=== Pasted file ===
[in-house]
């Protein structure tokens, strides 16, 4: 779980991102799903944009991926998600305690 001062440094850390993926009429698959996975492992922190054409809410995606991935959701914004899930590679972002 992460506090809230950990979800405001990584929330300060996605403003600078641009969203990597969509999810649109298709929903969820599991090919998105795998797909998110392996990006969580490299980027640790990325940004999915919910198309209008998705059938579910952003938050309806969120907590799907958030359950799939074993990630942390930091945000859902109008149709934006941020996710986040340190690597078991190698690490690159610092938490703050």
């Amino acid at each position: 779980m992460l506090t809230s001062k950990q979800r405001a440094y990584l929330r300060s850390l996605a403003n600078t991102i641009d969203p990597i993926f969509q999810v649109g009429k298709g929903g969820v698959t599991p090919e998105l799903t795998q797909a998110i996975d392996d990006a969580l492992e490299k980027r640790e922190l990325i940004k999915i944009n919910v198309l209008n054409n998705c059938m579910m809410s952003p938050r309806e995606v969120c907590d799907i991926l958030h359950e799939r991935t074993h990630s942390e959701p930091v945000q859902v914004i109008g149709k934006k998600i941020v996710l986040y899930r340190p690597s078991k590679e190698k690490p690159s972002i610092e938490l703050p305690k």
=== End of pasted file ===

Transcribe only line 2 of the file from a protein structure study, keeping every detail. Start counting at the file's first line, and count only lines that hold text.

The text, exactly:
């Protein structure tokens, strides 16, 4: 779980991102799903944009991926998600305690 001062440094850390993926009429698959996975492992922190054409809410995606991935959701914004899930590679972002 992460506090809230950990979800405001990584929330300060996605403003600078641009969203990597969509999810649109298709929903969820599991090919998105795998797909998110392996990006969580490299980027640790990325940004999915919910198309209008998705059938579910952003938050309806969120907590799907958030359950799939074993990630942390930091945000859902109008149709934006941020996710986040340190690597078991190698690490690159610092938490703050």